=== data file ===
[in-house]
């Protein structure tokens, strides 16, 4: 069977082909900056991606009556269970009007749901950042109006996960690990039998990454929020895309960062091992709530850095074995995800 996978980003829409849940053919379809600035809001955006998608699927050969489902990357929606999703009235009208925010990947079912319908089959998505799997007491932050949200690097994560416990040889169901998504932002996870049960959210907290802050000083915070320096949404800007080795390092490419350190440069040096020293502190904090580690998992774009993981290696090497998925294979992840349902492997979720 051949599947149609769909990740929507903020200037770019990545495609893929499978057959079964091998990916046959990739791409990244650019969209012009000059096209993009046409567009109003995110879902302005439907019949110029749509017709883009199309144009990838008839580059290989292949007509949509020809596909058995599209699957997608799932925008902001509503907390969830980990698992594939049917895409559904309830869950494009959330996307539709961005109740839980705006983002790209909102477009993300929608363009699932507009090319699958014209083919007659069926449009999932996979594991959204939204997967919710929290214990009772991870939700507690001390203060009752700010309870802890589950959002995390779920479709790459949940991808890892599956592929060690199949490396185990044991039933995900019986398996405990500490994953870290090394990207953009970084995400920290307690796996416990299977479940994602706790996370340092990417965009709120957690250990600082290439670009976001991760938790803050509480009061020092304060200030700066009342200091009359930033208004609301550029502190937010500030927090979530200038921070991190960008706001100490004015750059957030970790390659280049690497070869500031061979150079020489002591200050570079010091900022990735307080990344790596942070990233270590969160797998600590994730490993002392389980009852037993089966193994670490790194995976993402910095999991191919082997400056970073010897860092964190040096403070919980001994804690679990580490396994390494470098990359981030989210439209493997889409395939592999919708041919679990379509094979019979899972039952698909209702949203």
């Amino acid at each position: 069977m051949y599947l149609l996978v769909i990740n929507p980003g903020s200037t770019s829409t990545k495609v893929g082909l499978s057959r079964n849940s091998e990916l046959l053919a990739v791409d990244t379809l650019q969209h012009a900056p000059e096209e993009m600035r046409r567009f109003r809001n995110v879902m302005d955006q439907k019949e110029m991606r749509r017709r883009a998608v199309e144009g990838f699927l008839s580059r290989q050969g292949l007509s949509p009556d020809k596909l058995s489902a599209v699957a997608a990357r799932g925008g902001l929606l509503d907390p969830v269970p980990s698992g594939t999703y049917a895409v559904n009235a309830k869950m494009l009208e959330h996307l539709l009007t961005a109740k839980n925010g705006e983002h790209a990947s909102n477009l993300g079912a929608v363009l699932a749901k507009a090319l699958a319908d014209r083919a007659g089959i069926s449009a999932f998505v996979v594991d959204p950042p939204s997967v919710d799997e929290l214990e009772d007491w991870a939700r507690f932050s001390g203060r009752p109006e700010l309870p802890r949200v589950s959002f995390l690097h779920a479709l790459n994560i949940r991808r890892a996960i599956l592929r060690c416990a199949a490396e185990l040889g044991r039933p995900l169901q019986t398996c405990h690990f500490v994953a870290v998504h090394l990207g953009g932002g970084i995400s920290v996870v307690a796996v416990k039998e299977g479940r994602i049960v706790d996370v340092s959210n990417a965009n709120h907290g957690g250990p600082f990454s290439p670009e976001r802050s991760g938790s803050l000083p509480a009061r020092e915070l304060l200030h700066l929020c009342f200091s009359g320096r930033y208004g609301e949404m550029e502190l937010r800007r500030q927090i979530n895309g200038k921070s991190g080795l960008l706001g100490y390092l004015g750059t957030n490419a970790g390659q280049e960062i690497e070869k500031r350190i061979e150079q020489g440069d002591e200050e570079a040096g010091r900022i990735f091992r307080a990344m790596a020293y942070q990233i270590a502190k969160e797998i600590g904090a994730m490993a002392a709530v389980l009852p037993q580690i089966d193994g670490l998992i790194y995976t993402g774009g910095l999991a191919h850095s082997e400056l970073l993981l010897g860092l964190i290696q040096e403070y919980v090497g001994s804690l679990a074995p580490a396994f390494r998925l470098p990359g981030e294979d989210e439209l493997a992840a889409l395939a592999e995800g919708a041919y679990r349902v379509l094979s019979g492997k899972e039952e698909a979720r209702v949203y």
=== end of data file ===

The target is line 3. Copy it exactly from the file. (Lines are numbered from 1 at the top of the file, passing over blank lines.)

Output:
């Amino acid at each position: 069977m051949y599947l149609l996978v769909i990740n929507p980003g903020s200037t770019s829409t990545k495609v893929g082909l499978s057959r079964n849940s091998e990916l046959l053919a990739v791409d990244t379809l650019q969209h012009a900056p000059e096209e993009m600035r046409r567009f109003r809001n995110v879902m302005d955006q439907k019949e110029m991606r749509r017709r883009a998608v199309e144009g990838f699927l008839s580059r290989q050969g292949l007509s949509p009556d020809k596909l058995s489902a599209v699957a997608a990357r799932g925008g902001l929606l509503d907390p969830v269970p980990s698992g594939t999703y049917a895409v559904n009235a309830k869950m494009l009208e959330h996307l539709l009007t961005a109740k839980n925010g705006e983002h790209a990947s909102n477009l993300g079912a929608v363009l699932a749901k507009a090319l699958a319908d014209r083919a007659g089959i069926s449009a999932f998505v996979v594991d959204p950042p939204s997967v919710d799997e929290l214990e009772d007491w991870a939700r507690f932050s001390g203060r009752p109006e700010l309870p802890r949200v589950s959002f995390l690097h779920a479709l790459n994560i949940r991808r890892a996960i599956l592929r060690c416990a199949a490396e185990l040889g044991r039933p995900l169901q019986t398996c405990h690990f500490v994953a870290v998504h090394l990207g953009g932002g970084i995400s920290v996870v307690a796996v416990k039998e299977g479940r994602i049960v706790d996370v340092s959210n990417a965009n709120h907290g957690g250990p600082f990454s290439p670009e976001r802050s991760g938790s803050l000083p509480a009061r020092e915070l304060l200030h700066l929020c009342f200091s009359g320096r930033y208004g609301e949404m550029e502190l937010r800007r500030q927090i979530n895309g200038k921070s991190g080795l960008l706001g100490y390092l004015g750059t957030n490419a970790g390659q280049e960062i690497e070869k500031r350190i061979e150079q020489g440069d002591e200050e570079a040096g010091r900022i990735f091992r307080a990344m790596a020293y942070q990233i270590a502190k969160e797998i600590g904090a994730m490993a002392a709530v389980l009852p037993q580690i089966d193994g670490l998992i790194y995976t993402g774009g910095l999991a191919h850095s082997e400056l970073l993981l010897g860092l964190i290696q040096e403070y919980v090497g001994s804690l679990a074995p580490a396994f390494r998925l470098p990359g981030e294979d989210e439209l493997a992840a889409l395939a592999e995800g919708a041919y679990r349902v379509l094979s019979g492997k899972e039952e698909a979720r209702v949203y």